Pneumonia in the adult horse
Early recognition and appropriate treatment are keys to a successful outcome in cases of pneumonia.
Pneumonia is an infection in the lungs that may be caused by bacteria, virus, fungus, and/or aspiration.
Foals develop pneumonia more commonly than adult horses. They are more susceptible to bacterial infections and are at a higher risk for developing aspiration pneumonia, which can occur when food, saliva, or liquid is breathed into the lungs instead of being swallowed.
However, adult horses can still be affected with pneumonia. Pneumonia is most often seen in older horses that have pre-exiting illnesses or a history of transport or other factors that may make them more susceptible to the disease.
Pneumonia is not usually contagious between horses unless a group of horses has been exposed to the same virus or other illnesses that makes them all vulnerable. Therefore, the most important considerations in preventing pneumonia are good management:
- Minimize stress, particularly when mingling with other horses or transporting horses over long distances. Break up long trips, maintain good biosecurity when away from home, and keep to a regular routine.
- Check with your veterinarian if pre-existing conditions may make your horse vulnerable to pneumonia. Examples include Cushing’s disease, Equine Metabolic Syndrome, and Inflammatory Airway Disease.
- Maintain management of other previously diagnosed illnesses.
- Stay up to date on a comprehensive vaccination program to protect against common causes of respiratory infection.
- Be aware of the possible signs of pneumonia, including yellow or cream-colored nasal discharge, depression, and persistent fever.
Diagnosis of pneumonia, and determining the exact cause, requires a thorough work-up so your veterinarian can prescribe the most appropriate therapy. Diagnostic tests can include:
- Blood work (CBC and biochemistry panels) to determine the severity of systemic illness.
- Thoracic ultrasound to visually assess the extent of damage on the lung surface.
- Transtracheal wash to collect a sterile fluid sample from the lungs that can be submitted for culture and sensitivity.
- Culture and sensitivity to determine the exact pathogen responsible for the pneumonia, and it’s sensitivity to different types of antibiotics.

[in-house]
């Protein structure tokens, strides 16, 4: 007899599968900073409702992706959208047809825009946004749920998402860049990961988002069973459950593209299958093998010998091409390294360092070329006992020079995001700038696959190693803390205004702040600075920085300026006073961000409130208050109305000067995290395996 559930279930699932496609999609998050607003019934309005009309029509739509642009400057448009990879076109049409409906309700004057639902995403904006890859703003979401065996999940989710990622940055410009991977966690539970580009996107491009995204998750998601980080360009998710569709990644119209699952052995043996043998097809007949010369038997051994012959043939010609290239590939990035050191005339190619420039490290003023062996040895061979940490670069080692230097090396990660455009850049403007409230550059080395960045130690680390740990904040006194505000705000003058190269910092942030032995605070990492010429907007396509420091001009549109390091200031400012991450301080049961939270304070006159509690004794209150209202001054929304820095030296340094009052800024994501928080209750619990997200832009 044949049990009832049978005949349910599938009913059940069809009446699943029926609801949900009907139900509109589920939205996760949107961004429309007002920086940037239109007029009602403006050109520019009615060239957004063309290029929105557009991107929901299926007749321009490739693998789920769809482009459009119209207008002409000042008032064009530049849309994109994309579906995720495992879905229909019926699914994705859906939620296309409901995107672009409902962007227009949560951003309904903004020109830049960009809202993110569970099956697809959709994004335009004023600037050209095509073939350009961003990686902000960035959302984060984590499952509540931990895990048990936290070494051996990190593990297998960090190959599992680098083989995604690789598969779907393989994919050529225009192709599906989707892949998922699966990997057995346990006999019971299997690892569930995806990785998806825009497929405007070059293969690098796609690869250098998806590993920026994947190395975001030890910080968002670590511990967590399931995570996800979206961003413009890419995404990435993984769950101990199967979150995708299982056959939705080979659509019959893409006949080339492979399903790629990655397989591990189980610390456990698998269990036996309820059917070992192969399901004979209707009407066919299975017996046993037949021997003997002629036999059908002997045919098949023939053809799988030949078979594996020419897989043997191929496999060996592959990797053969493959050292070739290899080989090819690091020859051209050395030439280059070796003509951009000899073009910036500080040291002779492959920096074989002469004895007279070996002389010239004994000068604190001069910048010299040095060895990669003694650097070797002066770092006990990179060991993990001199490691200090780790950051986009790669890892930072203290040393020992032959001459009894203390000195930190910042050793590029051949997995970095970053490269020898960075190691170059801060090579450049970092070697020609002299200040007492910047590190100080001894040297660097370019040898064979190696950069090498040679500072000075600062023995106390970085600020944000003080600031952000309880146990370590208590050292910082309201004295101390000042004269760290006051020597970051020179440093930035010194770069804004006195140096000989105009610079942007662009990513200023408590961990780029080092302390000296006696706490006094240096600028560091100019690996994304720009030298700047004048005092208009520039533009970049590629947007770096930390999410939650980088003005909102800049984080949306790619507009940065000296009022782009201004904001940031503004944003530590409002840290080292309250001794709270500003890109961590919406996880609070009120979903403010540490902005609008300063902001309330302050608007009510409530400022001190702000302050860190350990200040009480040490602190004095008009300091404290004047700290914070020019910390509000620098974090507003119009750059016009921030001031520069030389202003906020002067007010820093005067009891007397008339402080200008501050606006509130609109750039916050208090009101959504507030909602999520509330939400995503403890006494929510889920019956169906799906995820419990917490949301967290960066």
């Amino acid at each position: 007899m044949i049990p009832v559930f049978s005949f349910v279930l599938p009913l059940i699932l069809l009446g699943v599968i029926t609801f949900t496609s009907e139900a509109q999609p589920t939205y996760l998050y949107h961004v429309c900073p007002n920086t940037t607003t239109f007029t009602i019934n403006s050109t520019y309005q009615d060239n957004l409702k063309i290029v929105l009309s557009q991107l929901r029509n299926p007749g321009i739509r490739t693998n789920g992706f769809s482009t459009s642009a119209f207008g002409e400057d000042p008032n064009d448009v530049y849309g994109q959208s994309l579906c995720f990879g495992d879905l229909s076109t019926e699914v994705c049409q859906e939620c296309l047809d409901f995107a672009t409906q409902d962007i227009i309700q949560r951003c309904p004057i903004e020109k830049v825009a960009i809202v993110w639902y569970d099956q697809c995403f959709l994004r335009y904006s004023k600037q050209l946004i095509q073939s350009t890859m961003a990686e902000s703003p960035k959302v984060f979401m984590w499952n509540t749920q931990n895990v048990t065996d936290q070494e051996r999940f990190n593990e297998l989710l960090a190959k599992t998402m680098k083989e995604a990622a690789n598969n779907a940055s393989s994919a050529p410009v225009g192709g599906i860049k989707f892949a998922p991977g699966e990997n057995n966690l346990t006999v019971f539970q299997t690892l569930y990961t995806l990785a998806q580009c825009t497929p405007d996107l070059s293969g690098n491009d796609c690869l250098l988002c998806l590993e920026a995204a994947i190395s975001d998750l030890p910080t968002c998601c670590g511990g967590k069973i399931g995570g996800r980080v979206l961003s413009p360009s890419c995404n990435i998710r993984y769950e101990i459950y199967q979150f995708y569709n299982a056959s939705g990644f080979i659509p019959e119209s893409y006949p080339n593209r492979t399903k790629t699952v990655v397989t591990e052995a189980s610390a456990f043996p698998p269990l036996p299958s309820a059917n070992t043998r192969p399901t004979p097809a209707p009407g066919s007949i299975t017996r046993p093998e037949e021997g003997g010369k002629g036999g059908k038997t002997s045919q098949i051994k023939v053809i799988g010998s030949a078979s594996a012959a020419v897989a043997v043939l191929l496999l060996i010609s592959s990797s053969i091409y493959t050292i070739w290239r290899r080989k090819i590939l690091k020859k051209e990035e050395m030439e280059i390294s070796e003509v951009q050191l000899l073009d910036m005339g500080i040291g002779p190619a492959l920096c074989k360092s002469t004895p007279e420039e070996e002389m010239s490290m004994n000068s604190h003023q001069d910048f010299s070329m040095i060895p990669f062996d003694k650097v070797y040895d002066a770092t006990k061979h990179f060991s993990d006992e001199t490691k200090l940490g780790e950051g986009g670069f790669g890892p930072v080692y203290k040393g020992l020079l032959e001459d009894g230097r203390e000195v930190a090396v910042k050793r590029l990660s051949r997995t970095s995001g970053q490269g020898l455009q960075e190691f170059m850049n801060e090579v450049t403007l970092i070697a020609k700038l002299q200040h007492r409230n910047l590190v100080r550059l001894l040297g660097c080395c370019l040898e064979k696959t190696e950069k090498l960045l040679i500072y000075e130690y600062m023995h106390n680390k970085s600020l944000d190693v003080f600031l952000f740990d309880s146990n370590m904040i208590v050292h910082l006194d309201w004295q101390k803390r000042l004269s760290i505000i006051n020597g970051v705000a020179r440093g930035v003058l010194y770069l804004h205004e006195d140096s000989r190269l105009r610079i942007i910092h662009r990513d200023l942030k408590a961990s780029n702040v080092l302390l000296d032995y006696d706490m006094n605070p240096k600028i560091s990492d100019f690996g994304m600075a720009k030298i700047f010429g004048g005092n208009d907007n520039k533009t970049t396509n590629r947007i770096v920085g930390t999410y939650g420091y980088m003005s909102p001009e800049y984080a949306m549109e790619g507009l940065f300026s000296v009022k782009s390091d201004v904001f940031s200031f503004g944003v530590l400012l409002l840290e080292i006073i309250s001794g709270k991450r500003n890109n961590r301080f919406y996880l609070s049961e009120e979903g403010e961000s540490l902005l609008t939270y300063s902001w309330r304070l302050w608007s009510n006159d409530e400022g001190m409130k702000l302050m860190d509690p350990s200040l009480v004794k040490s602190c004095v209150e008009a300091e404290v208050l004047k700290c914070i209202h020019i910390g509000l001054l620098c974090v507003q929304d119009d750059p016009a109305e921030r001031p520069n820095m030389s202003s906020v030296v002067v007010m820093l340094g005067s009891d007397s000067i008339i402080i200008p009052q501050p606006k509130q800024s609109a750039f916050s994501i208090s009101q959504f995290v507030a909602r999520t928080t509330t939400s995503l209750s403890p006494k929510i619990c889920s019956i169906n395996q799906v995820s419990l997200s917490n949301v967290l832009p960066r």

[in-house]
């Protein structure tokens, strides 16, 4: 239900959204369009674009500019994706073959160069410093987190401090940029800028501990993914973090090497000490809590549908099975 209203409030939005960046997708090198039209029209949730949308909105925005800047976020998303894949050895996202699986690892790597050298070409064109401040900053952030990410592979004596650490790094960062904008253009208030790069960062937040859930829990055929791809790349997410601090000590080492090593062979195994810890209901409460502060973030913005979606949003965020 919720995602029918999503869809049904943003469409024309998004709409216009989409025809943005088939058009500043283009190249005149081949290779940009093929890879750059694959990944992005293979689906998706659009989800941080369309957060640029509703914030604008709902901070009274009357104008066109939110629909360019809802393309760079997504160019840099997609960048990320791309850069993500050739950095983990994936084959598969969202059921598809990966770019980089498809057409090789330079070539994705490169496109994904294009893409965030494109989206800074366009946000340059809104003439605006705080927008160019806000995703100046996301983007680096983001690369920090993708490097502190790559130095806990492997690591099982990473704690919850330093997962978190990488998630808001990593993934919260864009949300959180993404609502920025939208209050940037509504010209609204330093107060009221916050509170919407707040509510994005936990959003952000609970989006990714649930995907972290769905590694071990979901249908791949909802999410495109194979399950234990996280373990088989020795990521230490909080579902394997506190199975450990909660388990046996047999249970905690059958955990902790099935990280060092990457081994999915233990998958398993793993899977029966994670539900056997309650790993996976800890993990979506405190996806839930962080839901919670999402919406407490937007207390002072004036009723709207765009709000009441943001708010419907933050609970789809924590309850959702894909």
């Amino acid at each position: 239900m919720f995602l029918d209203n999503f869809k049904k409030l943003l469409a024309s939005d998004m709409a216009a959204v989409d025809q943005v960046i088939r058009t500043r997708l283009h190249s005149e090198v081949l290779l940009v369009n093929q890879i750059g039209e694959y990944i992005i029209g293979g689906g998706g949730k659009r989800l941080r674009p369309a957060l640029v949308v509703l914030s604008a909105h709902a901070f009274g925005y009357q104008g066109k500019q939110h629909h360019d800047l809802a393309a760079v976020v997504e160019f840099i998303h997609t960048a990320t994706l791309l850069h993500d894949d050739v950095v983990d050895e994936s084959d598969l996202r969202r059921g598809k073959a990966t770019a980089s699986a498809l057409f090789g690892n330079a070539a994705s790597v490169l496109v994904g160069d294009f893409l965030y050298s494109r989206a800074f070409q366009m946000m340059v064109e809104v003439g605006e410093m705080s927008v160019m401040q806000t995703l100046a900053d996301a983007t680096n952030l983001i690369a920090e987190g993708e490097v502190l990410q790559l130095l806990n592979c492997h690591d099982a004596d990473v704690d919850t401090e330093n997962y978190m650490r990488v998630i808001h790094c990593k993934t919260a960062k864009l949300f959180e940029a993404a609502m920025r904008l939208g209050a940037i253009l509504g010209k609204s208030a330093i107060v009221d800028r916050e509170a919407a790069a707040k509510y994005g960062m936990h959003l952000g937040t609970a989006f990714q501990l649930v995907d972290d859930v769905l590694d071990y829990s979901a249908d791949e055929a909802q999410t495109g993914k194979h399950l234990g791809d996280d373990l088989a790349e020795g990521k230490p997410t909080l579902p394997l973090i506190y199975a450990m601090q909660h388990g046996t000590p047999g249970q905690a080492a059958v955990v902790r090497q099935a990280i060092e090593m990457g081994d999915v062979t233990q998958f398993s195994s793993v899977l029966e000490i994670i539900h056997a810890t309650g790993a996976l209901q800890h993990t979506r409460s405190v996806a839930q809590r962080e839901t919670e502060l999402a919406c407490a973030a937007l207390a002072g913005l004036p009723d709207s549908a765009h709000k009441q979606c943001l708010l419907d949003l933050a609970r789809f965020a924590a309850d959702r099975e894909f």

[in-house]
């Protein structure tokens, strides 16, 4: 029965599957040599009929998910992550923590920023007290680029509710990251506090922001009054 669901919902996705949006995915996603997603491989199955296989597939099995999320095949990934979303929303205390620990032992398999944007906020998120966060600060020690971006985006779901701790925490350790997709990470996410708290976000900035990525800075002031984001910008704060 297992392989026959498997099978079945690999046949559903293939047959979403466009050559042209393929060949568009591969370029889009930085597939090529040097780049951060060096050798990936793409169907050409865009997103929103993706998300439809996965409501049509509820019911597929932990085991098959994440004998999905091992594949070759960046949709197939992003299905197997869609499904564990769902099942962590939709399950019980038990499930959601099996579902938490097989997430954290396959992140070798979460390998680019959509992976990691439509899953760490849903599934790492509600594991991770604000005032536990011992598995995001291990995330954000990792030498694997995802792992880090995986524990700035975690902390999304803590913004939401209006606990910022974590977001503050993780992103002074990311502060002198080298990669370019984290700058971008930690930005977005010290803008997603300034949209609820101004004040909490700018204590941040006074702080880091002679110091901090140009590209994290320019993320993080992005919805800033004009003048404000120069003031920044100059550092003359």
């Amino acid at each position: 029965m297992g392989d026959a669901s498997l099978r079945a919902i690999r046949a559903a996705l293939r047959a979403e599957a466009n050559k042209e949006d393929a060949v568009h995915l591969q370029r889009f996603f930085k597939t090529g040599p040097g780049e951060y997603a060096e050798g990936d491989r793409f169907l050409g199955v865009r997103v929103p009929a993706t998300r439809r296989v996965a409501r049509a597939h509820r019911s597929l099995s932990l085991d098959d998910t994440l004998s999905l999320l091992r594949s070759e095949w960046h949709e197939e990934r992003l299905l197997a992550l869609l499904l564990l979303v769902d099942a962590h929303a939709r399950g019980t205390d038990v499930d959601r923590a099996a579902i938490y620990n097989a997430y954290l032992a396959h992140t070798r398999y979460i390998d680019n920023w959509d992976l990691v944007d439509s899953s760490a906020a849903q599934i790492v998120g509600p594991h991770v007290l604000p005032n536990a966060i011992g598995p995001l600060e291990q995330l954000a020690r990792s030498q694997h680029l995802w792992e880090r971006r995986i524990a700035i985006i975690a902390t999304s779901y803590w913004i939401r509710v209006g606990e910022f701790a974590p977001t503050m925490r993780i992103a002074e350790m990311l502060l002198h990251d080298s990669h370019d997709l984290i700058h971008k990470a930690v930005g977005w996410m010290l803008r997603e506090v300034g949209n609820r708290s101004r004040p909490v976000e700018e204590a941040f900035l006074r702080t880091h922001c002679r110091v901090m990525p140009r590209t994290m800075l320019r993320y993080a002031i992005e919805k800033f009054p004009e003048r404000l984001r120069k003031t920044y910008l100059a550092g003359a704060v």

Treatment of mild to moderate cases of pneumonia can be successful, and typically includes antibiotics, anti-inflammatories, and supportive care. But in more severe cases, treatment can be challenging as permanent damage can be done to the lung tissue. The long-term performance of the horse may be affected depending on how much of the lung tissue is permanently affected.
Types and causes of pneumonia
The most common type of respiratory infection in horses is viral. Most frequently, they may contract equine herpesvirus infection, equine influenza and equine viral arteritis.
Signs of viral respiratory infections include:
- clear nasal discharge
- swelling of the lymph nodes in the throat area
- poor appetite
Viral infections seldom cause pneumonia on their own. A virus can primarily contribute to the development of pneumonia by causing the respiratory system to become vulnerable to a secondary bacterial infection.
Secondary bacterial respiratory infections are most frequently caused by bacteria that live in the upper respiratory tract of the horse. These secondary infections do not always result in pneumonia, but can when they are more severe.
Secondary bacterial infection symptoms include:
- yellow or cream-colored nasal discharge
- persistent fever
- previously mentioned viral symptoms
Shipping pleuropneumonia can occur when horses are put under stress of being transported and mixed with new horses. This can be a severe condition when both the lungs and the surrounding (pleural) cavity become affected. Therefore, in addition to other signs seen with pneumonia, in cases of shipping pleuropneumonia the horse may:
- stand with their elbows camped out
- lie down more often
- be reluctant to move
Pneumonia can also develop if your horse has an inflammatory airway disease, such as equine asthma.